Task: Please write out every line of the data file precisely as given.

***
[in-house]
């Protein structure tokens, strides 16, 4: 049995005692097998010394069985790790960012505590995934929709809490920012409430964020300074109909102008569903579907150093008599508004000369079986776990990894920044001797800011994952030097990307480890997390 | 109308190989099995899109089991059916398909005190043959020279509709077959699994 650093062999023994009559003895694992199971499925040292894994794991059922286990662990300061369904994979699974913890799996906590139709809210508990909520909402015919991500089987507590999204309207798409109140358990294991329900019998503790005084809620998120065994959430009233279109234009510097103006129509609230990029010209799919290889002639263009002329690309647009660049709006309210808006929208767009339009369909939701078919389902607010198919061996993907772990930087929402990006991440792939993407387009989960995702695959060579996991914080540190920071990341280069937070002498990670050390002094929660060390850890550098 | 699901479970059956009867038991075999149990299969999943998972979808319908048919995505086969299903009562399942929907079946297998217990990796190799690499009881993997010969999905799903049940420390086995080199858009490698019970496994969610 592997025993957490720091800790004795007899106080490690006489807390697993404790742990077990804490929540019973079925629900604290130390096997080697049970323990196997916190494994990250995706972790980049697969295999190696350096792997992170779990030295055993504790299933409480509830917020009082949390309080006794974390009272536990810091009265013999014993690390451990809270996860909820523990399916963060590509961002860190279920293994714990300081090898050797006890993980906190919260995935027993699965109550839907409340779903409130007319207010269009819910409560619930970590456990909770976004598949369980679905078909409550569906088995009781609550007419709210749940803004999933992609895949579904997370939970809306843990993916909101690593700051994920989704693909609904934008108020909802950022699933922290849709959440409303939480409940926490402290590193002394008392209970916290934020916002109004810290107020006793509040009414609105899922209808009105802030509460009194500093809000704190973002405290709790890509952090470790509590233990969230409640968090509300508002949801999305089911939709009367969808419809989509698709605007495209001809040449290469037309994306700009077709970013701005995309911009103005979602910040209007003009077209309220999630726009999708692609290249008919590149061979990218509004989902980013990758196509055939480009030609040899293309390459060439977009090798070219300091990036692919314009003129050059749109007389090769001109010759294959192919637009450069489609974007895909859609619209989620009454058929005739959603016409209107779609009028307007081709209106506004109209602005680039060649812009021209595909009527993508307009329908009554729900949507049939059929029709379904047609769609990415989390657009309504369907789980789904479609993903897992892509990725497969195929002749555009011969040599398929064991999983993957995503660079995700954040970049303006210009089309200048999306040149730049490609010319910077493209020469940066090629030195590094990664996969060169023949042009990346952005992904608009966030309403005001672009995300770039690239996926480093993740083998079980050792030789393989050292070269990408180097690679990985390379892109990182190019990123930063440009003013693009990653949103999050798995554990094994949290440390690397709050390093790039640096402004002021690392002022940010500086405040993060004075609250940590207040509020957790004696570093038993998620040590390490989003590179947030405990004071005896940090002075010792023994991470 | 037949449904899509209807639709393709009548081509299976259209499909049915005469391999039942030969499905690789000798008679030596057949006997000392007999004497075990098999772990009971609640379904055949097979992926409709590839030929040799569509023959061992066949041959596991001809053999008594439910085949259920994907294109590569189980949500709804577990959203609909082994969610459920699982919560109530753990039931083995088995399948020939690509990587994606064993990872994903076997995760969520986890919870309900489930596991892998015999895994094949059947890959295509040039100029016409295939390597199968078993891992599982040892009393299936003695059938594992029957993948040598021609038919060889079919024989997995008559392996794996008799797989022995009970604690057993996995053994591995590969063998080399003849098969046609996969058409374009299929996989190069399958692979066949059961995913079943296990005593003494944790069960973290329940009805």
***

[in-house]
């Protein structure tokens, strides 16, 4: 049995005692097998010394069985790790960012505590995934929709809490920012409430964020300074109909102008569903579907150093008599508004000369079986776990990894920044001797800011994952030097990307480890997390 | 109308190989099995899109089991059916398909005190043959020279509709077959699994 650093062999023994009559003895694992199971499925040292894994794991059922286990662990300061369904994979699974913890799996906590139709809210508990909520909402015919991500089987507590999204309207798409109140358990294991329900019998503790005084809620998120065994959430009233279109234009510097103006129509609230990029010209799919290889002639263009002329690309647009660049709006309210808006929208767009339009369909939701078919389902607010198919061996993907772990930087929402990006991440792939993407387009989960995702695959060579996991914080540190920071990341280069937070002498990670050390002094929660060390850890550098 | 699901479970059956009867038991075999149990299969999943998972979808319908048919995505086969299903009562399942929907079946297998217990990796190799690499009881993997010969999905799903049940420390086995080199858009490698019970496994969610 592997025993957490720091800790004795007899106080490690006489807390697993404790742990077990804490929540019973079925629900604290130390096997080697049970323990196997916190494994990250995706972790980049697969295999190696350096792997992170779990030295055993504790299933409480509830917020009082949390309080006794974390009272536990810091009265013999014993690390451990809270996860909820523990399916963060590509961002860190279920293994714990300081090898050797006890993980906190919260995935027993699965109550839907409340779903409130007319207010269009819910409560619930970590456990909770976004598949369980679905078909409550569906088995009781609550007419709210749940803004999933992609895949579904997370939970809306843990993916909101690593700051994920989704693909609904934008108020909802950022699933922290849709959440409303939480409940926490402290590193002394008392209970916290934020916002109004810290107020006793509040009414609105899922209808009105802030509460009194500093809000704190973002405290709790890509952090470790509590233990969230409640968090509300508002949801999305089911939709009367969808419809989509698709605007495209001809040449290469037309994306700009077709970013701005995309911009103005979602910040209007003009077209309220999630726009999708692609290249008919590149061979990218509004989902980013990758196509055939480009030609040899293309390459060439977009090798070219300091990036692919314009003129050059749109007389090769001109010759294959192919637009450069489609974007895909859609619209989620009454058929005739959603016409209107779609009028307007081709209106506004109209602005680039060649812009021209595909009527993508307009329908009554729900949507049939059929029709379904047609769609990415989390657009309504369907789980789904479609993903897992892509990725497969195929002749555009011969040599398929064991999983993957995503660079995700954040970049303006210009089309200048999306040149730049490609010319910077493209020469940066090629030195590094990664996969060169023949042009990346952005992904608009966030309403005001672009995300770039690239996926480093993740083998079980050792030789393989050292070269990408180097690679990985390379892109990182190019990123930063440009003013693009990653949103999050798995554990094994949290440390690397709050390093790039640096402004002021690392002022940010500086405040993060004075609250940590207040509020957790004696570093038993998620040590390490989003590179947030405990004071005896940090002075010792023994991470 | 037949449904899509209807639709393709009548081509299976259209499909049915005469391999039942030969499905690789000798008679030596057949006997000392007999004497075990098999772990009971609640379904055949097979992926409709590839030929040799569509023959061992066949041959596991001809053999008594439910085949259920994907294109590569189980949500709804577990959203609909082994969610459920699982919560109530753990039931083995088995399948020939690509990587994606064993990872994903076997995760969520986890919870309900489930596991892998015999895994094949059947890959295509040039100029016409295939390597199968078993891992599982040892009393299936003695059938594992029957993948040598021609038919060889079919024989997995008559392996794996008799797989022995009970604690057993996995053994591995590969063998080399003849098969046609996969058409374009299929996989190069399958692979066949059961995913079943296990005593003494944790069960973290329940009805």